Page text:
Engineering Survey: Engineers in Leadership Roles

In a recent survey for ASQ conducted by Kelton Global, U.S. workers identified honesty and communications as key traits they want to see in corporate leaders. A poll by ASQ of its global member engineers worldwide shows they, too, feel honesty and communications are essential to successful leadership.

However, it’s those same traits that workers surveyed by Kelton say are the most lacking, with 20% saying communicating well and 16% citing honesty as leaders’ shortcomings.

In advance of Engineers Week, we also asked workers what backgrounds best prepare CEOs. According to the Kelton Global survey, only 9% said engineers would make the best corporate leaders, falling severely behind those in the fields of Operations (23%), Finance (17%), Marketing (14%), Academia (13%), and Sales (11%).

Engineers have a different view, though, with 69 percent saying their skill set provides a solid foundation for a successful CEO, according to the ASQ member survey — citing skills like analytical thinking and problem-solving.

According to the Kelton Global survey, workers value to the following traits in company leadership:

  • Honesty—30%
  • Communication—22%
  • Critical Thinking—11%
  • Commitment—10%

Traits most lacking in company leadership

  • Communicating Well—20%
  • Honesty—16%

As we start National Engineers Week, this information is as valuable as ever. In the survey conducted of ASQ member engineers, 61% were already in a leadership position, and of the remaining, 16% indicated a high interest in attaining a leadership role. For those looking to advance, how can engineers break the stigma of lacking integrity and having poor communication skills?

About the Surveys

The ASQ leadership survey was conducted by Kelton Global between Jan. 2 and Jan. 9 among 1,027 nationally representative Americans ages 18 and older using an email invitation and an online survey. Margin of error = +/- 3.1 percent. The poll of ASQ member engineers was conducted between Jan. 2 and Jan. 16 among 444 ASQ members around the world who identify themselves as engineers using an email invitation and online poll.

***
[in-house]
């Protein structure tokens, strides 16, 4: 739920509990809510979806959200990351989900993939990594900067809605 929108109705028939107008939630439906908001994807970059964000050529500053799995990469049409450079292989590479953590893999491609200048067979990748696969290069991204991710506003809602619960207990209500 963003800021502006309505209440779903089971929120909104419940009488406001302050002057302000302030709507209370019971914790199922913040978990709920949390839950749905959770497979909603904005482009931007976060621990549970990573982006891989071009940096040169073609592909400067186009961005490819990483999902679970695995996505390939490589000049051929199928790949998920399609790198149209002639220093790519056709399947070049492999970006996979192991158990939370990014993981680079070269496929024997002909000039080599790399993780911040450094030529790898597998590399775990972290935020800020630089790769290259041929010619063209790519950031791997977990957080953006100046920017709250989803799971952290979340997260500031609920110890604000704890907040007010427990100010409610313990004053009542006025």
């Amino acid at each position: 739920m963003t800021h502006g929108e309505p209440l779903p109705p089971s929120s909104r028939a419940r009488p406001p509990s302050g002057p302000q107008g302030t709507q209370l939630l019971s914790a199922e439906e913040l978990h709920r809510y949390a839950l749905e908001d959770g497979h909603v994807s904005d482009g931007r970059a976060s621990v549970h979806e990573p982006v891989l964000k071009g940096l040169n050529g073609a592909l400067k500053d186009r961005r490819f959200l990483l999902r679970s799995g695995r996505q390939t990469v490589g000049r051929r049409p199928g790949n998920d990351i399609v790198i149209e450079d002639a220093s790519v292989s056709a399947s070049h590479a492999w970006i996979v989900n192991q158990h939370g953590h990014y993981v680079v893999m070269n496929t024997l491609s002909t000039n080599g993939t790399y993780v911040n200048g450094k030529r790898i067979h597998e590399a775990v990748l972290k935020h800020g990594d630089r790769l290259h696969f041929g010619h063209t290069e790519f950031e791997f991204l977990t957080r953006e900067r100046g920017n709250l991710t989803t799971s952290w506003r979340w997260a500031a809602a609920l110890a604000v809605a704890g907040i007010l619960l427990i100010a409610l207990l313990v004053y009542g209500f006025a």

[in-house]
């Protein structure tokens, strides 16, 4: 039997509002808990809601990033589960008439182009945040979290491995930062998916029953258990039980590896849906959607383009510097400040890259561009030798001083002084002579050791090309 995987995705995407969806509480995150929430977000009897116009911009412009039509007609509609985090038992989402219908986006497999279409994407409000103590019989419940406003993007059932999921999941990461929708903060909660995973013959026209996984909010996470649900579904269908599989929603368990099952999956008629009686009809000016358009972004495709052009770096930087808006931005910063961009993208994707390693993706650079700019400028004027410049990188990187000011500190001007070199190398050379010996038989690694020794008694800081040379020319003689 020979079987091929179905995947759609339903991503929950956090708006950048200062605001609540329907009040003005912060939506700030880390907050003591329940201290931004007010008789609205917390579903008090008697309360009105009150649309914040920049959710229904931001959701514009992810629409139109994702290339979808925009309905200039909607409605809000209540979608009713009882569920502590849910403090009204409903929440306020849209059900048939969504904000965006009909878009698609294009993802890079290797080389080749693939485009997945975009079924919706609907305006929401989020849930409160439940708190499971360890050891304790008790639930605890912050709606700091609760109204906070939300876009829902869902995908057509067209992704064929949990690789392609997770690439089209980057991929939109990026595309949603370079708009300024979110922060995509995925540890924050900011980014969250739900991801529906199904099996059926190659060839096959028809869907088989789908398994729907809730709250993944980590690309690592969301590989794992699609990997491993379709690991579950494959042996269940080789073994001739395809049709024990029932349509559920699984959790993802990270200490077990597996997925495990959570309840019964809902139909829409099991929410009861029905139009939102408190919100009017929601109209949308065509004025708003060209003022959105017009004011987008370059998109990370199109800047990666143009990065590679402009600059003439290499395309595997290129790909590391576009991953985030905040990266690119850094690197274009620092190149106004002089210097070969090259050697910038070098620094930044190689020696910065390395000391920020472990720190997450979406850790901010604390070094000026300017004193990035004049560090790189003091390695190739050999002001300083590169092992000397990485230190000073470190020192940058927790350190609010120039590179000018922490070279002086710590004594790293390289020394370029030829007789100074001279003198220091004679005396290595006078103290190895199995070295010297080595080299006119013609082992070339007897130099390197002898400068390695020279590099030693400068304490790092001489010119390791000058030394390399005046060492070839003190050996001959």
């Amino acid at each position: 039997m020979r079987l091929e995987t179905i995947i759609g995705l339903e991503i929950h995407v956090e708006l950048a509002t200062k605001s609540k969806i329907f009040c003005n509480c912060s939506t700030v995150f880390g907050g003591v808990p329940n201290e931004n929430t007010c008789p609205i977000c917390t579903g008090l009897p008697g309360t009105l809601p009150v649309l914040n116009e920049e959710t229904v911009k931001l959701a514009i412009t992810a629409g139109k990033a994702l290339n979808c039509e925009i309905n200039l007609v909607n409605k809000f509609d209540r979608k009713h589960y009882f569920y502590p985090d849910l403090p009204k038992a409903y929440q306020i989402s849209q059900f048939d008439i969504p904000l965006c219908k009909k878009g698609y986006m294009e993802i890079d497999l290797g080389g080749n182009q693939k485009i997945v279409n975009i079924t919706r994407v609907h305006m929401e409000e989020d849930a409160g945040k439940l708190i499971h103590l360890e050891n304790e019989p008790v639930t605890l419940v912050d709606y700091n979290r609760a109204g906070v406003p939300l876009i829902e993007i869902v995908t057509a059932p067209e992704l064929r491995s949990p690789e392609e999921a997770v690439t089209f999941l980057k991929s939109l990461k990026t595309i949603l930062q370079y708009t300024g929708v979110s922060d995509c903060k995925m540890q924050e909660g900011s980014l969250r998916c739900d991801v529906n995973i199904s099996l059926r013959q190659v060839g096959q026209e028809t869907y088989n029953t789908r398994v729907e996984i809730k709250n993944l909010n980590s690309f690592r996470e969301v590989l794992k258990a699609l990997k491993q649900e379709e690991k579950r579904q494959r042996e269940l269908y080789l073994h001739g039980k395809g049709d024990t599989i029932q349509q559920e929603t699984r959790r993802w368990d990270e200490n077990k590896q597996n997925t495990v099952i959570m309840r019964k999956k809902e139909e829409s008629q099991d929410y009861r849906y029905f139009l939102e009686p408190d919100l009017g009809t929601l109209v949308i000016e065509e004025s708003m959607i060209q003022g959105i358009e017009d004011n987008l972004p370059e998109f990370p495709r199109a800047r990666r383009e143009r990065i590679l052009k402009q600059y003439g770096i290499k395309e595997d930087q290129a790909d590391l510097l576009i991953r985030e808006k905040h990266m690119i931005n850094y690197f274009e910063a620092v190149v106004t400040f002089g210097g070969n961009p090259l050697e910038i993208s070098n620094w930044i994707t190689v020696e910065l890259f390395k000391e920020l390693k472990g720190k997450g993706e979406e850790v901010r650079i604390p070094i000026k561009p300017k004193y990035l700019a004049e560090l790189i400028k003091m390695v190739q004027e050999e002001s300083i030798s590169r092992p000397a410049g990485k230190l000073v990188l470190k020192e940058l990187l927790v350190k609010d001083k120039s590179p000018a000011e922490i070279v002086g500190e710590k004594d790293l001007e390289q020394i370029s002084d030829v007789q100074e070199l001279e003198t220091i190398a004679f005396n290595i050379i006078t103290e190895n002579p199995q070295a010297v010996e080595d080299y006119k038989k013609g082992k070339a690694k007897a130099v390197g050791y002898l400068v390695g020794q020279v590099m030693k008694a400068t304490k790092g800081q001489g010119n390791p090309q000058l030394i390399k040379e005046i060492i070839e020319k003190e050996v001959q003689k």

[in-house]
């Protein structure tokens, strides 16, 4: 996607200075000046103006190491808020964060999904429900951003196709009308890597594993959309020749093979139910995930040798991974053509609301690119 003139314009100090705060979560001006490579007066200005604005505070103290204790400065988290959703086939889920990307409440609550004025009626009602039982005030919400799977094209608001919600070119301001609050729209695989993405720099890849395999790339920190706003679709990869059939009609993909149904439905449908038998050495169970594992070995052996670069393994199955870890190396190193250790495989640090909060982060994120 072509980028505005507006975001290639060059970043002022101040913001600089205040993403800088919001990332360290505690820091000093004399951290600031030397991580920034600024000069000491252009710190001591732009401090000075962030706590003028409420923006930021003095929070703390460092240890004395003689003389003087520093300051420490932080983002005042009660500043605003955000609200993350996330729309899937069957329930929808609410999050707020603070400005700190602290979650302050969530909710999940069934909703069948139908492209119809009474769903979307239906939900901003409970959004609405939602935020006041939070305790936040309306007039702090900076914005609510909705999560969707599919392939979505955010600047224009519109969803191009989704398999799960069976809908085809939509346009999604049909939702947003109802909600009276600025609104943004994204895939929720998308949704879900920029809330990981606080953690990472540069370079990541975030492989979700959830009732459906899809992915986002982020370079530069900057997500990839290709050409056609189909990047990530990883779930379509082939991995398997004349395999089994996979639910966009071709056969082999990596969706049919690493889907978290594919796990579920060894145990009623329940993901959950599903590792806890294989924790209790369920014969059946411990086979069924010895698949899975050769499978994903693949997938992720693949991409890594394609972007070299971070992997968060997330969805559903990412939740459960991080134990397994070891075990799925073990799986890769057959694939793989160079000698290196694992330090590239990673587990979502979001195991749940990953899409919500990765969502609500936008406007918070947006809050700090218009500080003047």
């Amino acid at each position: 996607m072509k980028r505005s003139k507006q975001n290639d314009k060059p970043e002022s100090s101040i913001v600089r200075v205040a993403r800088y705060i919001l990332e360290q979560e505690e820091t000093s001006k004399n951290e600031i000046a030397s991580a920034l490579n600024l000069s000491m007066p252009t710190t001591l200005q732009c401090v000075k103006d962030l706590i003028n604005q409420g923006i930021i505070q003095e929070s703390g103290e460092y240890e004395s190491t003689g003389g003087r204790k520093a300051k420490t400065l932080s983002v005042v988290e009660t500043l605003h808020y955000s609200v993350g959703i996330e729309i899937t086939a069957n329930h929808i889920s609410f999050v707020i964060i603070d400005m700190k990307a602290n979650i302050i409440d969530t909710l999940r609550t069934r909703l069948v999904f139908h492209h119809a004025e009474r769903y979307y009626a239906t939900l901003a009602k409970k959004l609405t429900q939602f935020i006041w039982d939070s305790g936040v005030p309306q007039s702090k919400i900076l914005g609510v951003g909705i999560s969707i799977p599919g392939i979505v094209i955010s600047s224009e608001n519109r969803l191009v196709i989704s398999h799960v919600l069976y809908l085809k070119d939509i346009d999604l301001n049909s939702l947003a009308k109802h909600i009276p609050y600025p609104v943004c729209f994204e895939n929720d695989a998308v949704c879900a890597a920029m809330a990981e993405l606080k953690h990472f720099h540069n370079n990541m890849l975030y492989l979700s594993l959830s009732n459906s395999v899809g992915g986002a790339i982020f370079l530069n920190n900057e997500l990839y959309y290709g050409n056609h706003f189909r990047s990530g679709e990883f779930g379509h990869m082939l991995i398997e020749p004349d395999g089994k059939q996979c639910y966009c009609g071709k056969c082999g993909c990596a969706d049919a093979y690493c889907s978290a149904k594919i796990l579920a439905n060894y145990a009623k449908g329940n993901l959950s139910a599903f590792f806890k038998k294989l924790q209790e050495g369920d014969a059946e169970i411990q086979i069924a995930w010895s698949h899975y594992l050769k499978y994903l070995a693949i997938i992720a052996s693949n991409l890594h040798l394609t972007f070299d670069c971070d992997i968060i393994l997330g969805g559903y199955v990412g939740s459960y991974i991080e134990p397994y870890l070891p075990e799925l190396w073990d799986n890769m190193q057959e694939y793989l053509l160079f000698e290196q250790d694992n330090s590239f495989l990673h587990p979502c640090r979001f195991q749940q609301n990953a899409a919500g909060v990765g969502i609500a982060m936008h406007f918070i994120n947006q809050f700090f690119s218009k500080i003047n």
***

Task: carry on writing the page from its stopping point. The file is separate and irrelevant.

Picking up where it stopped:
3 thoughts on “Engineering Survey: Engineers in Leadership Roles”

  1. According to the Kelton Global survey, only 9% said engineers would make the best corporate leaders, falling severely behind those in the fields of Operations (23%), Finance (17%), Marketing (14%), Academia (13%), and Sales (11%).

    The statement above makes it seem as though engineers are excluded from Operations. Most of my career experience has been in technical manufacturing (defense electronics, medical devices, and others) and my observation is that most of the people in Operations management (supervisor and above) had some type of engineering degree. I have a hunch a survey of CEOs would find quite a few engineers leading their company.

  2. This seems to be a quality issue, I.E. quality/integrity of leadership. To me this seems unacceptable, if we cannot trust the engineers in our field, then who are we supposed to trust. My feeling is that the only way to improve Engineer’s integrity is to remove anyone that has shown a lack of leadership skills or integrity. Evaluation and further education seem to be the only way to overcome this problem. Does anyone have any opinion on how we can improve the quality of this leadership?

  3. Engineers are a back bone to most developments in industries and commerce on the global outlook. Their leadership roles are as a result of an evolution and not a change in trend from the profession they have being practicing. They are as well placed better to lead in related technical establishment where the interpretation of standard conformity; the following of specific procedures; obedience to rules and vital regulations; safety observations, all together leads to the perfect delivery of a utilizable product or service.

    To me, the notion that Engineers are not ‘good leaders’ is not justifiable on performance ability, but rather on professional status of individual members with hardened interest.

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